Nominal data is data that doesn't have a numerical value, rather it is organized only by name. Find out how to use bar graphs to show nominal data with help from an experienced math professional in this free video clip.

Save

Nominal data is data that doesn't have a numerical value, rather it is organized only by name. Find out how to use bar graphs to show nominal data with help from an experienced math professional in this free video clip.

Part of the Video Series: Math Skills

Promoted By Zergnet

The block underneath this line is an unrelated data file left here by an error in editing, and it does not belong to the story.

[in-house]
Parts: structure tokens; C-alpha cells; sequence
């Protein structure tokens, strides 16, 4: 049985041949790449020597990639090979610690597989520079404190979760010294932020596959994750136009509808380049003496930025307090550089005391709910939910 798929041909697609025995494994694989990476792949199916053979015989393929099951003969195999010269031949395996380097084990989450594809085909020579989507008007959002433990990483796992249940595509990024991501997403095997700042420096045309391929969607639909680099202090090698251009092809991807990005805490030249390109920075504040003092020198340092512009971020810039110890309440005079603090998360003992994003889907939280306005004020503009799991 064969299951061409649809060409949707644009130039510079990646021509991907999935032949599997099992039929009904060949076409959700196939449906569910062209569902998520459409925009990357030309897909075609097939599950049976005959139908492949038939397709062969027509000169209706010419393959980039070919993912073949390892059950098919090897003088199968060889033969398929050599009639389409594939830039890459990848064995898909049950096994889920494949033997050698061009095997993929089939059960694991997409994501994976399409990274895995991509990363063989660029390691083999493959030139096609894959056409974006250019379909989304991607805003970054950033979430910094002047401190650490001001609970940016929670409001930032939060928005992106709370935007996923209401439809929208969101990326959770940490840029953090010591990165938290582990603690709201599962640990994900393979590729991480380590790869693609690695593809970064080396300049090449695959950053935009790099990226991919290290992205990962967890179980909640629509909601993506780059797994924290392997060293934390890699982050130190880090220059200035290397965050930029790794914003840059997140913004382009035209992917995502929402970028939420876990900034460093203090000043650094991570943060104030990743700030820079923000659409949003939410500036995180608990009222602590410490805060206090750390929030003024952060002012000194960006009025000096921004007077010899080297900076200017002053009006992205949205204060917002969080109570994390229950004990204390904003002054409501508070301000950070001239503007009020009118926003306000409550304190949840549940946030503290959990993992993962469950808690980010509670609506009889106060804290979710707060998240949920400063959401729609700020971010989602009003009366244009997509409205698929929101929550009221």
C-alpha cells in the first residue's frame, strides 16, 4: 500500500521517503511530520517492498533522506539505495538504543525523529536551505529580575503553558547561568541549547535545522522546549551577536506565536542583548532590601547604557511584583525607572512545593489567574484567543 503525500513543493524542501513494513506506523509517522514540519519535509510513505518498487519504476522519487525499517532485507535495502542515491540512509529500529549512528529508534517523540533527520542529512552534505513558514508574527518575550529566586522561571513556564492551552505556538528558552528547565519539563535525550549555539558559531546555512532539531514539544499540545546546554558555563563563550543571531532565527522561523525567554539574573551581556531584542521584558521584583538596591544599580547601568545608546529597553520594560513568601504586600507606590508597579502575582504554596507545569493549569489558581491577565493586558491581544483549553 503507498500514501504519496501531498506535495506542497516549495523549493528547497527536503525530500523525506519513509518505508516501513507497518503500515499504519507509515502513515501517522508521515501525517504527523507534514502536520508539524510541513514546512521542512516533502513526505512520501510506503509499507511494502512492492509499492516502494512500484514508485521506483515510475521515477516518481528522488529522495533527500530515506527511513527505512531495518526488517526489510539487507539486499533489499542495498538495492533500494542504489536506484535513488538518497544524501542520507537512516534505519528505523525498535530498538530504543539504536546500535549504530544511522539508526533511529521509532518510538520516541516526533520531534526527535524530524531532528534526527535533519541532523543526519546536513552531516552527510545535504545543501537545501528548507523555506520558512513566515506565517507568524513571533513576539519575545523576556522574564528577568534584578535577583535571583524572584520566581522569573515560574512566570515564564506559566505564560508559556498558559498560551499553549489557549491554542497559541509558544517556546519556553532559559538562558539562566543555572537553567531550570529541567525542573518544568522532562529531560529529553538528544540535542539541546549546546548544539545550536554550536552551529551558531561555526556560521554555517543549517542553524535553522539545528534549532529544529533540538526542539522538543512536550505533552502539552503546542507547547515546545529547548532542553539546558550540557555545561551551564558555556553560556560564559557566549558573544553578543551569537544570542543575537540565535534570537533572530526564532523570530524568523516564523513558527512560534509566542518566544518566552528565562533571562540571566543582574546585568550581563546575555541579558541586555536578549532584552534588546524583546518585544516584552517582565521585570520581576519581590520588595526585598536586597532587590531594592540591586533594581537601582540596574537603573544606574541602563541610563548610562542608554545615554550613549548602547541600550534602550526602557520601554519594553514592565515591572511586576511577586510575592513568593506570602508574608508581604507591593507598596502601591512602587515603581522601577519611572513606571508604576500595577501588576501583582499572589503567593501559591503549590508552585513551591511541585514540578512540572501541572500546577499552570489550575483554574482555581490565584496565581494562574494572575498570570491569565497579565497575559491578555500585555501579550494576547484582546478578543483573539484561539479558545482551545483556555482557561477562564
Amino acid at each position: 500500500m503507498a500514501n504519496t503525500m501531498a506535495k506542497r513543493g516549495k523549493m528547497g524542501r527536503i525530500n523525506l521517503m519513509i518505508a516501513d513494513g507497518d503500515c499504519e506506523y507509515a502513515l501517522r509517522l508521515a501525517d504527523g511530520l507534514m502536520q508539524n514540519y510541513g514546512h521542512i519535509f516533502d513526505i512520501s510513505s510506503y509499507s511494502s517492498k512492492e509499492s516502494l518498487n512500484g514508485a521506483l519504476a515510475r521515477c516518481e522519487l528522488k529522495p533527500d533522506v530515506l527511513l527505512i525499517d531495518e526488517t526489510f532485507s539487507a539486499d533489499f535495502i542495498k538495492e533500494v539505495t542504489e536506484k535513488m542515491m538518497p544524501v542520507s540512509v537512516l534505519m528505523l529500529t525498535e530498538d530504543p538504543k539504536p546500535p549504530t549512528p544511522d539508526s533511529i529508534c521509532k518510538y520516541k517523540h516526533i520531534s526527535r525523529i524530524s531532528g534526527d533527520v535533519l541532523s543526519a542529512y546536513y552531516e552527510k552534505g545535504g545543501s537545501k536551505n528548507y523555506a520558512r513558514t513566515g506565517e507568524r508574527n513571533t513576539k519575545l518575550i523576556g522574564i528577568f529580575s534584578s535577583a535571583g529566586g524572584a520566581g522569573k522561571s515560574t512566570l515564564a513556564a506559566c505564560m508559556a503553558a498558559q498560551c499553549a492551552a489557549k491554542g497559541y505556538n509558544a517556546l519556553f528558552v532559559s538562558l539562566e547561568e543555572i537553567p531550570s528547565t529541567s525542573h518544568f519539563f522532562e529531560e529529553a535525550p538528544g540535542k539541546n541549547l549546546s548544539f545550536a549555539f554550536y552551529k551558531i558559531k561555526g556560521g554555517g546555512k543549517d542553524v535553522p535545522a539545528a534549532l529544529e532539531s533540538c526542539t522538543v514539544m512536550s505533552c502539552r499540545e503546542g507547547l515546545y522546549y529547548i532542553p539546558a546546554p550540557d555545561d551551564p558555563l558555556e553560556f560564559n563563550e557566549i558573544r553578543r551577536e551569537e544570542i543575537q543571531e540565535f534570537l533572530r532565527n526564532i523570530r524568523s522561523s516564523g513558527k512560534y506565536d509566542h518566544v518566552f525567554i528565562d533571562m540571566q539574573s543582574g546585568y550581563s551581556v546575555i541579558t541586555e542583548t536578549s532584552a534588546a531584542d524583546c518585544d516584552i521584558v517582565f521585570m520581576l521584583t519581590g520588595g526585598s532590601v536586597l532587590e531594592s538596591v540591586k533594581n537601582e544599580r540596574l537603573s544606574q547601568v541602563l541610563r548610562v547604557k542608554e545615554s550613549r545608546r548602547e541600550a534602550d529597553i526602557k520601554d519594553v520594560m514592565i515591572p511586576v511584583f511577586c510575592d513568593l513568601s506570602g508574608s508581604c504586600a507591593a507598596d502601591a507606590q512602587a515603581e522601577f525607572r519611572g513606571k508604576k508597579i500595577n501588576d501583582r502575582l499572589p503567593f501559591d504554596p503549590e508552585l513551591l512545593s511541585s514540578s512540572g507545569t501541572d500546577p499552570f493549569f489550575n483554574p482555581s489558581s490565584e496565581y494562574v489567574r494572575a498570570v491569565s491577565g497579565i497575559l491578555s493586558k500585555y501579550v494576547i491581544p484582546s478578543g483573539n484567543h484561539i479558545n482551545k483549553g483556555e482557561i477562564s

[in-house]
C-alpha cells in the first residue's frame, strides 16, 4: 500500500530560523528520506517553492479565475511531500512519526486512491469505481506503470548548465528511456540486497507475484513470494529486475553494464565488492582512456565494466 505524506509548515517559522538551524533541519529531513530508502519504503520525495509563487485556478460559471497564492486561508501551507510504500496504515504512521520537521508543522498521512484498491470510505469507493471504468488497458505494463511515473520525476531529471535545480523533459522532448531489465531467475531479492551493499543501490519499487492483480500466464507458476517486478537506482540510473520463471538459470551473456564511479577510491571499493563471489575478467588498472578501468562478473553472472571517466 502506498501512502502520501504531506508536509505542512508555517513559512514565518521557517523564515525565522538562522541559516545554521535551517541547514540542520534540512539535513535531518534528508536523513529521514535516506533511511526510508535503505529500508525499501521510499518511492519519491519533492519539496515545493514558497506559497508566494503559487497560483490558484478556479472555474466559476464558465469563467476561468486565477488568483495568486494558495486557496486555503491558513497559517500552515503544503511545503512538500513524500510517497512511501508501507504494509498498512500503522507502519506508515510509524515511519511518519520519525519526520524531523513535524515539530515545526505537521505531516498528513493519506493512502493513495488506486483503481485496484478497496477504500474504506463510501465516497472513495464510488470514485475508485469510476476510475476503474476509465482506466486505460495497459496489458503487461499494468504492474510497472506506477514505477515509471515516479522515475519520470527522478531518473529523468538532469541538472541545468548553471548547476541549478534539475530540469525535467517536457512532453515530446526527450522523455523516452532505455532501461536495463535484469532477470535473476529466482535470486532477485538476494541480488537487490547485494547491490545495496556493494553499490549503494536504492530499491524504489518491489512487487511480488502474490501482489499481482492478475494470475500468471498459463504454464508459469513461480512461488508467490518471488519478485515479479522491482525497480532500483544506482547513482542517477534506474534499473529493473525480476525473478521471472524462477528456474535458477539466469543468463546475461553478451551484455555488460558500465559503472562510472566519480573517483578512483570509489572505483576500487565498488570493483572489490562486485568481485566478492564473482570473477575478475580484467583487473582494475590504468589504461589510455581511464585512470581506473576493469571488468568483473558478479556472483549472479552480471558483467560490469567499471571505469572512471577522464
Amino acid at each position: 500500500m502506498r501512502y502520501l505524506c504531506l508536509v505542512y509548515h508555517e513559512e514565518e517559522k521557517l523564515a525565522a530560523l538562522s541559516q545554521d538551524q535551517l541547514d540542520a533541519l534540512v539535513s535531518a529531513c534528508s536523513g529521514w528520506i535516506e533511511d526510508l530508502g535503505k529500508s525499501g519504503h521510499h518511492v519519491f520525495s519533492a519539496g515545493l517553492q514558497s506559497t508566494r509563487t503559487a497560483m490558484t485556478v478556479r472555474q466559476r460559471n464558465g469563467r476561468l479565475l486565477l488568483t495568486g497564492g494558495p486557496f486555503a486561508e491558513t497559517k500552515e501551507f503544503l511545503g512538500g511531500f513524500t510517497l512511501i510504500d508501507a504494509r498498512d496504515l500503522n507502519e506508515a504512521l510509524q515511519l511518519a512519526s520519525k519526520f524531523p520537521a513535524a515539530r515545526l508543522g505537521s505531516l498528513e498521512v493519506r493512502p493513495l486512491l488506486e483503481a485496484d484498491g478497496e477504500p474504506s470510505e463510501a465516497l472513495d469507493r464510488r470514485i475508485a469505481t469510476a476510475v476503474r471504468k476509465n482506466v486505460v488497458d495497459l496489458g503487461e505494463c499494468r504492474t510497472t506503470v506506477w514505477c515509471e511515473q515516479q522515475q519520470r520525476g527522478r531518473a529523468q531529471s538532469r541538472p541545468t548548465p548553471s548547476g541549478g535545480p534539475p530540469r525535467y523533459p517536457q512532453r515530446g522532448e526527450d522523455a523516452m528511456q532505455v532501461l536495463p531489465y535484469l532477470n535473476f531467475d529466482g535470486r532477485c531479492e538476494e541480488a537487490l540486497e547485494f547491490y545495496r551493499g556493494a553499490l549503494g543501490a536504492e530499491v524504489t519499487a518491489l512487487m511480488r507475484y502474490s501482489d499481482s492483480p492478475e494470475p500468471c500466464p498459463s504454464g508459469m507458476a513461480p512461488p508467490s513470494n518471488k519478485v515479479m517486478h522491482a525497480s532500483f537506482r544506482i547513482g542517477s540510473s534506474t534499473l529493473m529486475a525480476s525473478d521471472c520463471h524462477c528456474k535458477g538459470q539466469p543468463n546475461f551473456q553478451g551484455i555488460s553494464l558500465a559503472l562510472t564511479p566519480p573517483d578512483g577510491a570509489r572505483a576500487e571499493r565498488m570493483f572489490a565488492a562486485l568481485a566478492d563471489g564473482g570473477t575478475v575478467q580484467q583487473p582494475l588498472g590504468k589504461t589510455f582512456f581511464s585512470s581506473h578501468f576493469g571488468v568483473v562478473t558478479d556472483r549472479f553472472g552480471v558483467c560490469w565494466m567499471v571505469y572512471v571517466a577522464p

Hi, I'm Drew Moyer, and this is how to use bar graphs to show nominal data. Nominal data is data that doesn't have a numerical value, rather it is organized only by name. However, in order to put this information into a bar graph, I'm going to have to assign it a numerical value. So, let's suppose that I'm a coach of a basketball team, and I wanna take inventory of how many players I have in each position. Well, since basketball positions are usually categorized by size, I can assign each position a number, based on it's size. I know I have a point guard, a shooting guard, a small forward, a power forward, and a center. Point guards are usually the smallest, so I will give that a number of one. Shooting guards are next, so I'll give them a two. Small forwards, after that, I'll give them a three. Then, power forwards, a four. And, finally, my tallest and biggest players are usually centers, so I'll give them a five. And, now that they have numerical values, I can represent them on the X axis, here. One is now standing for point guard. Two now stands for shooting guard. Three stands for small forward. Four stands for power forward, and five stands for center. So, now, all that's left to do is to graph the data. Let's say I have two point guards. All I would do is go over here to one, or point guard, and take my bar up to two for the number of players. Same thing for shooting guard, let's say I have three of those. So, I just come straight up to three, draw my bar, and color it in. For small forwards, let's say I only have one. So, I just go up to one, just like that, and color it in. Power forwards, for some reason, I have a lot of those, I have four. So, I take that up to four, color it in. And, last but not least, I have centers, and let's say I have two of those. So, I go across to two, make my bar, and now I have my bar graph. So, I'm Drew Moyer, and this is how to use bar graphs to show nominal data.